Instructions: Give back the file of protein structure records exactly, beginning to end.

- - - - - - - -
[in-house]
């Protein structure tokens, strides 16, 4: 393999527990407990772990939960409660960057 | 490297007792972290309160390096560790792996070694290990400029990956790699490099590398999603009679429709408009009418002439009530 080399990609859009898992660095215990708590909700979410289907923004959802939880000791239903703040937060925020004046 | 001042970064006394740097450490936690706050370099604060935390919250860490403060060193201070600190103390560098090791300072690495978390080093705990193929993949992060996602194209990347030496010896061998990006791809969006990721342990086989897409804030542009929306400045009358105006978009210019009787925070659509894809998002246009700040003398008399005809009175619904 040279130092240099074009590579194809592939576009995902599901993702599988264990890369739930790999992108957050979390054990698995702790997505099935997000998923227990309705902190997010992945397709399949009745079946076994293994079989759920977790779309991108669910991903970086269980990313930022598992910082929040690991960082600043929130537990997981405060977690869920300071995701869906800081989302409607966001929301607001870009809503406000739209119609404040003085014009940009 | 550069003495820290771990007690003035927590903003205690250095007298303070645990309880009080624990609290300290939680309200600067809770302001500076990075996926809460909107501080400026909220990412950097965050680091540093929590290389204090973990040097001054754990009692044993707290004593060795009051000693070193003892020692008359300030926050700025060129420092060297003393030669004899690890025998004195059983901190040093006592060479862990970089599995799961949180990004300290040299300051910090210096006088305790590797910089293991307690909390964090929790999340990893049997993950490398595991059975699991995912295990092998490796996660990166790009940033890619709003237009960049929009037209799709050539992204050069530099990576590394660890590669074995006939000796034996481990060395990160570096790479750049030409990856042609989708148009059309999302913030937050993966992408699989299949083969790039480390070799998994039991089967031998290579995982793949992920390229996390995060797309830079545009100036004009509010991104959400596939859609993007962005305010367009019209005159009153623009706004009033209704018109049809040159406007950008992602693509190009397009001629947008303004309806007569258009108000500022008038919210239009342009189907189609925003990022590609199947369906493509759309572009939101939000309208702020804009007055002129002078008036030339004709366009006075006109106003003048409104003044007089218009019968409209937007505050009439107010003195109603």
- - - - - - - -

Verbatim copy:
[in-house]
């Protein structure tokens, strides 16, 4: 393999527990407990772990939960409660960057 | 490297007792972290309160390096560790792996070694290990400029990956790699490099590398999603009679429709408009009418002439009530 080399990609859009898992660095215990708590909700979410289907923004959802939880000791239903703040937060925020004046 | 001042970064006394740097450490936690706050370099604060935390919250860490403060060193201070600190103390560098090791300072690495978390080093705990193929993949992060996602194209990347030496010896061998990006791809969006990721342990086989897409804030542009929306400045009358105006978009210019009787925070659509894809998002246009700040003398008399005809009175619904 040279130092240099074009590579194809592939576009995902599901993702599988264990890369739930790999992108957050979390054990698995702790997505099935997000998923227990309705902190997010992945397709399949009745079946076994293994079989759920977790779309991108669910991903970086269980990313930022598992910082929040690991960082600043929130537990997981405060977690869920300071995701869906800081989302409607966001929301607001870009809503406000739209119609404040003085014009940009 | 550069003495820290771990007690003035927590903003205690250095007298303070645990309880009080624990609290300290939680309200600067809770302001500076990075996926809460909107501080400026909220990412950097965050680091540093929590290389204090973990040097001054754990009692044993707290004593060795009051000693070193003892020692008359300030926050700025060129420092060297003393030669004899690890025998004195059983901190040093006592060479862990970089599995799961949180990004300290040299300051910090210096006088305790590797910089293991307690909390964090929790999340990893049997993950490398595991059975699991995912295990092998490796996660990166790009940033890619709003237009960049929009037209799709050539992204050069530099990576590394660890590669074995006939000796034996481990060395990160570096790479750049030409990856042609989708148009059309999302913030937050993966992408699989299949083969790039480390070799998994039991089967031998290579995982793949992920390229996390995060797309830079545009100036004009509010991104959400596939859609993007962005305010367009019209005159009153623009706004009033209704018109049809040159406007950008992602693509190009397009001629947008303004309806007569258009108000500022008038919210239009342009189907189609925003990022590609199947369906493509759309572009939101939000309208702020804009007055002129002078008036030339004709366009006075006109106003003048409104003044007089218009019968409209937007505050009439107010003195109603």